Home Health Care Providers Increase, But Geographic Variability Persists

MedicalResearch.com Interview with:
Sheila Eckenrode RN, CPHQ
Quality Improvement Consultant
The New England QIN-QIO
Qualidigm, Wethersfield, Connecticut

MedicalResearch.com: What is the background for this study?

Response: Post-acute care has become a focus for improving quality and cost effectiveness of healthcare in the United States. Changes in Medicare payment systems such as bundled payments and the emergence of Affordable Healthcare Organizations will most likely lead to expansion of post-acute care services and decrease in acute care hospitalizations. Approximately 30% of hospitalized Medicare beneficiaries were referred to home health care at discharge in 2012. In 2013, home health agencies served 3.5 million beneficiaries with Medicare paying $18 billion for these services. Home health care has been emphasized under the Improving Medicare Post-Acute Care Transformation Act of 2014 to provide and improve care at individual patient and community levels. In anticipation of increasing utilization of home care services, our study aimed to demonstrate the overall growth in home care availability as well as identify geographical variation and potential gaps in service.

MedicalResearch.com: What are the main findings?

Response: The number of Medicare-certified home health agencies has increased over the last decade, from approximately 7,500 in 2000 to more than 12,000 in 2015, and the number of patients served increased from 2.5 million in 2000 to 3.5 million in 2013. We found a nearly 3% per measure period increase in the availability of home health care from 2002-2003 through 2014-2015. We observed that the rate of ZIP codes lacking home health care decreased from 2.0% in 2002-2003 to 0.5% in 2014-2015. We also observed considerable geographic variation in care, with West, Northeast, and South Atlantic divisions having lower home health availability when compared to the Central divisions.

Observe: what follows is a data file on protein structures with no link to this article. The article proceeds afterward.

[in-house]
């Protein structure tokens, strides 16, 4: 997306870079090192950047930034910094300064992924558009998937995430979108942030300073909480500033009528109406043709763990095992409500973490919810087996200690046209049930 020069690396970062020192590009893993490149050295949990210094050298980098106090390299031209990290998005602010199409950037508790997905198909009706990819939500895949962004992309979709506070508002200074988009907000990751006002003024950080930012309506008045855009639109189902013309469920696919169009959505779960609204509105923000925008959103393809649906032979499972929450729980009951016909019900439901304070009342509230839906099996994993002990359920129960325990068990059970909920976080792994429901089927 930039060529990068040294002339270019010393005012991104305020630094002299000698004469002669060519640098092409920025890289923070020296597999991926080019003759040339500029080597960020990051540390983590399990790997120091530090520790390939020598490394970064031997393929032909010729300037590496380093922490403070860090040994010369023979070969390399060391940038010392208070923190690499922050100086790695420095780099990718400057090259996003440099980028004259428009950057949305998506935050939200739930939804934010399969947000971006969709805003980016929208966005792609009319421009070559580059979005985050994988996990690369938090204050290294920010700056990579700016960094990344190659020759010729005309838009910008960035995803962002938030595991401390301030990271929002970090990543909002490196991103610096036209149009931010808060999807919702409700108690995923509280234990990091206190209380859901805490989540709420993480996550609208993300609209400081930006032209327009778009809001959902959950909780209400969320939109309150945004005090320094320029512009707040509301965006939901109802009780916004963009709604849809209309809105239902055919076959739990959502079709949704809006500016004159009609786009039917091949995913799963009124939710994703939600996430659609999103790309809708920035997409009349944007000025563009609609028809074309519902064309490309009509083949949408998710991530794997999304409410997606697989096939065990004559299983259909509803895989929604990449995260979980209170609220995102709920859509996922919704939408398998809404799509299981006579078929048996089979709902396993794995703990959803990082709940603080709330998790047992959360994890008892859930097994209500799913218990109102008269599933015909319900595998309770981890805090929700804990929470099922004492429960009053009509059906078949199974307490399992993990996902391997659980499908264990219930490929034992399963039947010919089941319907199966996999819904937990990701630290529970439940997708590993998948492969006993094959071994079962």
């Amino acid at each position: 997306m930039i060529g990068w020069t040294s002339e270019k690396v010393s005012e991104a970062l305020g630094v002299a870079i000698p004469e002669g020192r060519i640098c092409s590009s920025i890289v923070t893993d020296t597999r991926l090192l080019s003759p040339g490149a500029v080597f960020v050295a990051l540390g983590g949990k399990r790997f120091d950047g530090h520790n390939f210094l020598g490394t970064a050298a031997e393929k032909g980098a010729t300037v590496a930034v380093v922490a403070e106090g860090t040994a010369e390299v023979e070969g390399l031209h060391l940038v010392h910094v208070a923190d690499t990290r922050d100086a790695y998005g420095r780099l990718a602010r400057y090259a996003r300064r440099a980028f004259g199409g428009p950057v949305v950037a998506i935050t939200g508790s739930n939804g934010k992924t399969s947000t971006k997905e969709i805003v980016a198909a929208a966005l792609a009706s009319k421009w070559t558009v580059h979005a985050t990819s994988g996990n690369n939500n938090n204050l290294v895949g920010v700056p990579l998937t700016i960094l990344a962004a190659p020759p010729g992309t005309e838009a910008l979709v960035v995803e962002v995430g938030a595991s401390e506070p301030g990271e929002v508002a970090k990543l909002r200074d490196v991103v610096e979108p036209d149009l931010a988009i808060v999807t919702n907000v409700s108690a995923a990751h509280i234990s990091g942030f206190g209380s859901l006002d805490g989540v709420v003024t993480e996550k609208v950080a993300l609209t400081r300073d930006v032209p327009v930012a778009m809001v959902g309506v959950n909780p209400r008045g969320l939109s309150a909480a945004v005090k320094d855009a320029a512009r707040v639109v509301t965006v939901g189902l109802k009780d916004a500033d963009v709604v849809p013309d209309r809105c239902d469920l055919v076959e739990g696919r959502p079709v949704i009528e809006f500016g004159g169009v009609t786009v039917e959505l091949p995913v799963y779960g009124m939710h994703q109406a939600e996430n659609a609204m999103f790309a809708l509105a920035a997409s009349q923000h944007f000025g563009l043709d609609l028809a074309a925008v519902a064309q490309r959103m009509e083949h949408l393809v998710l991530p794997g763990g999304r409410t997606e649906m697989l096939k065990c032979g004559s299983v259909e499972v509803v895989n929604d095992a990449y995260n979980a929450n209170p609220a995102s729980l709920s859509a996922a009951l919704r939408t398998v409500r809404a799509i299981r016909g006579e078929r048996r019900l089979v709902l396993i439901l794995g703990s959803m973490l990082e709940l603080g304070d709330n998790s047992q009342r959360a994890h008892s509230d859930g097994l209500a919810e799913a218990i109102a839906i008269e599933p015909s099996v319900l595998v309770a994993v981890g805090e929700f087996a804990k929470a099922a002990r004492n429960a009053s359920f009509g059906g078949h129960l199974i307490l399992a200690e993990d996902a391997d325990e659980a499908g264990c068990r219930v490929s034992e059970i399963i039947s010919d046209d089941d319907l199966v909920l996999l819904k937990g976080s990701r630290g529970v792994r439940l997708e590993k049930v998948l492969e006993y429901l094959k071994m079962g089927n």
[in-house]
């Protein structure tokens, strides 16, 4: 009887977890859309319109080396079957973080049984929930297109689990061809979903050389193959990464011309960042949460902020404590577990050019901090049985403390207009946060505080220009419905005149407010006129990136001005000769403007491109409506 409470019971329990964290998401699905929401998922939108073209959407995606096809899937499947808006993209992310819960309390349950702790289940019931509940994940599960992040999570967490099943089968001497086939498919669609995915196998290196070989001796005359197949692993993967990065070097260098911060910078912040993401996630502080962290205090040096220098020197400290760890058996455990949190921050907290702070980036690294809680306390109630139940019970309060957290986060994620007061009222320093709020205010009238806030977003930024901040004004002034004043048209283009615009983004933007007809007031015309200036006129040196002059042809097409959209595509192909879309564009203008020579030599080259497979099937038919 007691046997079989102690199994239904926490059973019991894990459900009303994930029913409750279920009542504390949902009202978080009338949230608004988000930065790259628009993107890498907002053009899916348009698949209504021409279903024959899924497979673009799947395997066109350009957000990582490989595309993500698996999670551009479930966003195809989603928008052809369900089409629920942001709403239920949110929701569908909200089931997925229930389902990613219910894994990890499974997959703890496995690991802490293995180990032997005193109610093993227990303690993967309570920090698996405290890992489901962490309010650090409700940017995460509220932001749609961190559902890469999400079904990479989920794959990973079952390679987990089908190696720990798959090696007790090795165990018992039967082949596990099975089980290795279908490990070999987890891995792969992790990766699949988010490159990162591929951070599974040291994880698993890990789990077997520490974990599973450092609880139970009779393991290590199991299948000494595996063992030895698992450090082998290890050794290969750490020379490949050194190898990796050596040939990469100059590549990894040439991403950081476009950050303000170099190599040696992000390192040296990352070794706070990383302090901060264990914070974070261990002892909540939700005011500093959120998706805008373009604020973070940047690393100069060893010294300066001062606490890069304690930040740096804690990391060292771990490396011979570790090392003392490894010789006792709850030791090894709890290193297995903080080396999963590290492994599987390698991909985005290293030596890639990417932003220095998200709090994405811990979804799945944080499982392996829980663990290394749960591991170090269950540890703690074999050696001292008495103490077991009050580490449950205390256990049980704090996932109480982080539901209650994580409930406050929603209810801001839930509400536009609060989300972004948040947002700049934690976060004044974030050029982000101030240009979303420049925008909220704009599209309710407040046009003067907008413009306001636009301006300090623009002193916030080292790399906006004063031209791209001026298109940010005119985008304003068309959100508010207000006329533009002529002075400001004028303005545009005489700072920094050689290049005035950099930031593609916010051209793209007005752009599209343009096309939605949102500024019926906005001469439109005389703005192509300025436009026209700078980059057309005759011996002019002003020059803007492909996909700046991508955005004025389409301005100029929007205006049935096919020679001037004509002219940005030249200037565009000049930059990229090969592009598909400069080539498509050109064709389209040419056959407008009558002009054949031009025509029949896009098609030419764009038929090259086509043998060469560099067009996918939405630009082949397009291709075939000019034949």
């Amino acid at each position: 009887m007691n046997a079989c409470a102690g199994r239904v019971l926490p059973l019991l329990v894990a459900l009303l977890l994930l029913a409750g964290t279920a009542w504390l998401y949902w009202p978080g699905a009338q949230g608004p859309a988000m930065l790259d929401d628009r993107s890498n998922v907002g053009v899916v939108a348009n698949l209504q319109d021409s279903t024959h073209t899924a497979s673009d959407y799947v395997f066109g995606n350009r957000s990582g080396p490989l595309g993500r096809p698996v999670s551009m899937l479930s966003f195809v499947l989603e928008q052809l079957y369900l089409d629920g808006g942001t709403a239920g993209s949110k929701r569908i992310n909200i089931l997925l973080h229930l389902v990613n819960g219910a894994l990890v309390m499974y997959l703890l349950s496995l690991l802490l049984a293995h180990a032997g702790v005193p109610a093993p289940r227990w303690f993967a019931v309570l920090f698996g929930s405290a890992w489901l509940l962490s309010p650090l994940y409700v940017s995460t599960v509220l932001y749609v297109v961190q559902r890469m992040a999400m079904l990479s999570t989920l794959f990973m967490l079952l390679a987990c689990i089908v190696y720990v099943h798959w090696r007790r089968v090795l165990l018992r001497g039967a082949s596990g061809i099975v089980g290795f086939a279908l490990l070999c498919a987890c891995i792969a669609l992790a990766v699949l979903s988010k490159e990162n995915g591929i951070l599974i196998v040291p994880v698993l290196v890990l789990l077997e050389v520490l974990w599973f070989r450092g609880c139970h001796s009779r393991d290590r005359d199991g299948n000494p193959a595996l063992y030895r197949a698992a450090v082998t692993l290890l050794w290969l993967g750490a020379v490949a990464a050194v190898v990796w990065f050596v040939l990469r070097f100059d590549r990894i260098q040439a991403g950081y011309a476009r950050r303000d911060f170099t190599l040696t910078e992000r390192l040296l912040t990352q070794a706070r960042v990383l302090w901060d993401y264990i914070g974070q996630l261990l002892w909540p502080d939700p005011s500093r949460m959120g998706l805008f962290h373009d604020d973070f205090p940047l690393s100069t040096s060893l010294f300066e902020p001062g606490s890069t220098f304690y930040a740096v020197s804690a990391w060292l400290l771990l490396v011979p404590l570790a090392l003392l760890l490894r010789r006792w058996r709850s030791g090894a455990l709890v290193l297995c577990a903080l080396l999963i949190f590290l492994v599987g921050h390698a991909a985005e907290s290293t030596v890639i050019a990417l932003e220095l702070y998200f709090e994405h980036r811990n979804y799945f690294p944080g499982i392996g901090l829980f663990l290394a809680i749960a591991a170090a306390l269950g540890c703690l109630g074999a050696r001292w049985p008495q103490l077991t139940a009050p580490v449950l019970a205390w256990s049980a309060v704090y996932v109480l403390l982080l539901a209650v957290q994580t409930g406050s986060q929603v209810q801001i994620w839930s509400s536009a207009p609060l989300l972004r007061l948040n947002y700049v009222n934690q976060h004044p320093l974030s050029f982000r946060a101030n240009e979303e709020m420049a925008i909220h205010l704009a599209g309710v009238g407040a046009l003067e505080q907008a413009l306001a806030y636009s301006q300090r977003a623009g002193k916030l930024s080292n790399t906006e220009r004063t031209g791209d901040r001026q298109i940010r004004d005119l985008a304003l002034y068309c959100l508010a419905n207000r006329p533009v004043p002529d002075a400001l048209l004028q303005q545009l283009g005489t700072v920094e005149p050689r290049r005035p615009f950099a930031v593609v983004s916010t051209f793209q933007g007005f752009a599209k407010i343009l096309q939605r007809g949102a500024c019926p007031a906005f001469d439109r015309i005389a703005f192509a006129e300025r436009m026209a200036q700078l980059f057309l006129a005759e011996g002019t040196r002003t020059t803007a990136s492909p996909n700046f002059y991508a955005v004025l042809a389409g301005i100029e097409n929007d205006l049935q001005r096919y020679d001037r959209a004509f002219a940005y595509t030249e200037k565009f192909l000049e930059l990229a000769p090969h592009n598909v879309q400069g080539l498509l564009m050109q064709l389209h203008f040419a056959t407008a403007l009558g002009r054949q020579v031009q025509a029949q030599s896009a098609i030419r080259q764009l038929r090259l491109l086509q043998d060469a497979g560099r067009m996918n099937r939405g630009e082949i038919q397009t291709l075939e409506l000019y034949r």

MedicalResearch.com: What should readers take away from your report?

Response: The availability of home care has steadily increased over the last decade in response to increased demand. However, considerable geographic variation in availability exists and should be considered in any national quality strategy or payment program design.

MedicalResearch.com: What recommendations do you have for future research as a result of this study?

Response: Further research into geographic variation in utilization of homecare by patients, including successful completion of an episode of care may reveal as yet unexplained regional differences in patient and clinician attitudes towards homecare.

 

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Citation:

National Trends and Geographic Variation in Availability of Home Health Care: 2002–2015
Yun Wang PhD,Erica C. Leifheit-Limson PhD,Jonathan Fine MD,Michelle M. Pandolfi MBA, LMSW, LNHA,Yan Gao BS,Fanglin Liu BA, MBA,Sheila Eckenrode MA, RN,Judith H. Lichtman PhD
Journal of the American Geriatrics Society
First published:21 March 2017Full publication history
DOI:1111/jgs.14811

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